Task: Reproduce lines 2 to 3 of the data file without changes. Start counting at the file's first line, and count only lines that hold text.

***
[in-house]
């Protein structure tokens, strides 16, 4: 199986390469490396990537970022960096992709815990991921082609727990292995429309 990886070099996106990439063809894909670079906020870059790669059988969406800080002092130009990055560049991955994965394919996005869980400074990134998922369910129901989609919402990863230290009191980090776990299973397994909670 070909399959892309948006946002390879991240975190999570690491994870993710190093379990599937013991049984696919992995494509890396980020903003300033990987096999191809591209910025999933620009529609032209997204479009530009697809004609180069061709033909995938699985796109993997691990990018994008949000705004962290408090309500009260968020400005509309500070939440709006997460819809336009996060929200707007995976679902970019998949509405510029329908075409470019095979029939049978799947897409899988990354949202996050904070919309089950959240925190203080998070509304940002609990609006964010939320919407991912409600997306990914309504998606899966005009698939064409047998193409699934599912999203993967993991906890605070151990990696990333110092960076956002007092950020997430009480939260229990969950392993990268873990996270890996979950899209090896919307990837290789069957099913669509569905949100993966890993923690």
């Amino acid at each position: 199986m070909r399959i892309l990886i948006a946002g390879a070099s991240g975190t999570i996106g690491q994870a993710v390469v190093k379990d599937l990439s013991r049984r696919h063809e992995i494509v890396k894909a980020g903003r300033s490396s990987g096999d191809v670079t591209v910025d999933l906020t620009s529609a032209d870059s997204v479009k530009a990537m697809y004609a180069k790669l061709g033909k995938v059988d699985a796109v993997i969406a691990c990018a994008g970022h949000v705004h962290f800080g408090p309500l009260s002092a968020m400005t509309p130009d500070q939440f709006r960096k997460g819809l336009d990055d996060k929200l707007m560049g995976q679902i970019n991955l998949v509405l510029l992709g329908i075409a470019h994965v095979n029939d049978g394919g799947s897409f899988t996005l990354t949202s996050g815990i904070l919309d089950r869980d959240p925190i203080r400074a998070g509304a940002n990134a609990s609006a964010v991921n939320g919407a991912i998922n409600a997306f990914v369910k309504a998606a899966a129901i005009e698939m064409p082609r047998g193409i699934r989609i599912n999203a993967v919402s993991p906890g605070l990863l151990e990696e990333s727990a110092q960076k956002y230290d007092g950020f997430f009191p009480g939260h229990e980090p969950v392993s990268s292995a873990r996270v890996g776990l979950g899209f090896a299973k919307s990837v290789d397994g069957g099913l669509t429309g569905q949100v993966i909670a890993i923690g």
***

């Protein structure tokens, strides 16, 4: 199986390469490396990537970022960096992709815990991921082609727990292995429309 990886070099996106990439063809894909670079906020870059790669059988969406800080002092130009990055560049991955994965394919996005869980400074990134998922369910129901989609919402990863230290009191980090776990299973397994909670 070909399959892309948006946002390879991240975190999570690491994870993710190093379990599937013991049984696919992995494509890396980020903003300033990987096999191809591209910025999933620009529609032209997204479009530009697809004609180069061709033909995938699985796109993997691990990018994008949000705004962290408090309500009260968020400005509309500070939440709006997460819809336009996060929200707007995976679902970019998949509405510029329908075409470019095979029939049978799947897409899988990354949202996050904070919309089950959240925190203080998070509304940002609990609006964010939320919407991912409600997306990914309504998606899966005009698939064409047998193409699934599912999203993967993991906890605070151990990696990333110092960076956002007092950020997430009480939260229990969950392993990268873990996270890996979950899209090896919307990837290789069957099913669509569905949100993966890993923690």
């Amino acid at each position: 199986m070909r399959i892309l990886i948006a946002g390879a070099s991240g975190t999570i996106g690491q994870a993710v390469v190093k379990d599937l990439s013991r049984r696919h063809e992995i494509v890396k894909a980020g903003r300033s490396s990987g096999d191809v670079t591209v910025d999933l906020t620009s529609a032209d870059s997204v479009k530009a990537m697809y004609a180069k790669l061709g033909k995938v059988d699985a796109v993997i969406a691990c990018a994008g970022h949000v705004h962290f800080g408090p309500l009260s002092a968020m400005t509309p130009d500070q939440f709006r960096k997460g819809l336009d990055d996060k929200l707007m560049g995976q679902i970019n991955l998949v509405l510029l992709g329908i075409a470019h994965v095979n029939d049978g394919g799947s897409f899988t996005l990354t949202s996050g815990i904070l919309d089950r869980d959240p925190i203080r400074a998070g509304a940002n990134a609990s609006a964010v991921n939320g919407a991912i998922n409600a997306f990914v369910k309504a998606a899966a129901i005009e698939m064409p082609r047998g193409i699934r989609i599912n999203a993967v919402s993991p906890g605070l990863l151990e990696e990333s727990a110092q960076k956002y230290d007092g950020f997430f009191p009480g939260h229990e980090p969950v392993s990268s292995a873990r996270v890996g776990l979950g899209f090896a299973k919307s990837v290789d397994g069957g099913l669509t429309g569905q949100v993966i909670a890993i923690g």